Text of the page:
Now and a Long Time Ago: Waterfront

This week for Now and a Long Time Ago, GM is visiting the waterfront. Typically when GM explores waterfront pictures for Georgetown, the time period is the early to mid-20th century when it was an industrial area. But today he’s going further back: to June 1865.

What you see in the old photograph is a pontoon bridge between Georgetown and what was then called Analostan Island. Here’s a better view of the 1865 photo:

From 1724 until 1842, the island was owned by the family of George Mason (hence why the island was also known as Mason’s Island). One of the Masons who owned the island, John Mason, built a mansion and gardens on the island, which, as you can see, was pretty well cleared of trees. But by the Civil War, the island was owned by William Bradley. The U.S government temporarily took over the island to use it for military purposes.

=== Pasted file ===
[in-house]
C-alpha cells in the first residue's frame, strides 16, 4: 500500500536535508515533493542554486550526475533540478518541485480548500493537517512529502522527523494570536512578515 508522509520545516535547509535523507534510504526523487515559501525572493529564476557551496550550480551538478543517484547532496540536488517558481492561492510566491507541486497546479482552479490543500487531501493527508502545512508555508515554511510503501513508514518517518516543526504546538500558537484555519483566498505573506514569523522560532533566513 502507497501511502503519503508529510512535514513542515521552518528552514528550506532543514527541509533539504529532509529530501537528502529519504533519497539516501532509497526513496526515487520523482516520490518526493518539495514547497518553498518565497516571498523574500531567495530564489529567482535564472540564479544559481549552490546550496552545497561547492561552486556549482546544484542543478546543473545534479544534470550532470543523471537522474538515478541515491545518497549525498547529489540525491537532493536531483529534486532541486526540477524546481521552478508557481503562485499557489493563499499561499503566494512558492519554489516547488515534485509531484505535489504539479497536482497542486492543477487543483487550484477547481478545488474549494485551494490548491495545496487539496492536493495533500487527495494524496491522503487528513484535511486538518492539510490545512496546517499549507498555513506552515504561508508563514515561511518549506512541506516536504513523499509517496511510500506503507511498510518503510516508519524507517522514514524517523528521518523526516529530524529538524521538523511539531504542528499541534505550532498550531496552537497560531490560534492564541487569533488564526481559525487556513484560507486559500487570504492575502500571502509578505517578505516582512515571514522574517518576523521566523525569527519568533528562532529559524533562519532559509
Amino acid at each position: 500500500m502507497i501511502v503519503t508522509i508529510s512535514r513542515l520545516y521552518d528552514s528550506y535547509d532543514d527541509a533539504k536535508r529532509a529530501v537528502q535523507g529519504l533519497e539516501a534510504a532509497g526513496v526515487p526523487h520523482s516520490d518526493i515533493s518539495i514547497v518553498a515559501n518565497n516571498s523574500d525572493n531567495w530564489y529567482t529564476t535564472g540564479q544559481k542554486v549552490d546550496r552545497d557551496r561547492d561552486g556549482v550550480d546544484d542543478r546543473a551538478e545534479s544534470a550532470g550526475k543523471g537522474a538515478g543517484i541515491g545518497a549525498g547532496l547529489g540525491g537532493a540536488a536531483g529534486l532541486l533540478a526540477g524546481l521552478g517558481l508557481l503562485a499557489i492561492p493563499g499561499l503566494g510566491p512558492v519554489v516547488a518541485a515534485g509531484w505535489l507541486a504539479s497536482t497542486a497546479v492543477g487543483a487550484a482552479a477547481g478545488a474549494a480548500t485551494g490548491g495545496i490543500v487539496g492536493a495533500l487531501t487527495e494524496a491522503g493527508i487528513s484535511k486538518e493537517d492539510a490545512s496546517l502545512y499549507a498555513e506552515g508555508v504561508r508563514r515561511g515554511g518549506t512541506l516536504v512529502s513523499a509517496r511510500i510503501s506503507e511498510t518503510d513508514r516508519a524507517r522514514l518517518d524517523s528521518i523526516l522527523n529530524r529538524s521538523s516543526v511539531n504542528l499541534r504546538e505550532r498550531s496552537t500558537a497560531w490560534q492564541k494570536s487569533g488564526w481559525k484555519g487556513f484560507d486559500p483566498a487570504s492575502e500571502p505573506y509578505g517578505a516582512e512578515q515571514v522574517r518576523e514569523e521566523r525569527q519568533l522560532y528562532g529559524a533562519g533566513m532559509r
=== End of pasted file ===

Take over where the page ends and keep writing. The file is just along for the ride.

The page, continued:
Specifically the island was used to house the 1st United States Colored Infantry. There’s some great poetic justice that an island once owned by a slave-owning founding father was used by the first African-American military unit.

The pontoon bridge was constructed for the military use. And while the war had been over just about a month at the point this photo was taken, there appears to still be soldiers occupying the property.

If you’re interested in diving deeper, a post on this website goes into more speculation about the photo and the particular details from it.

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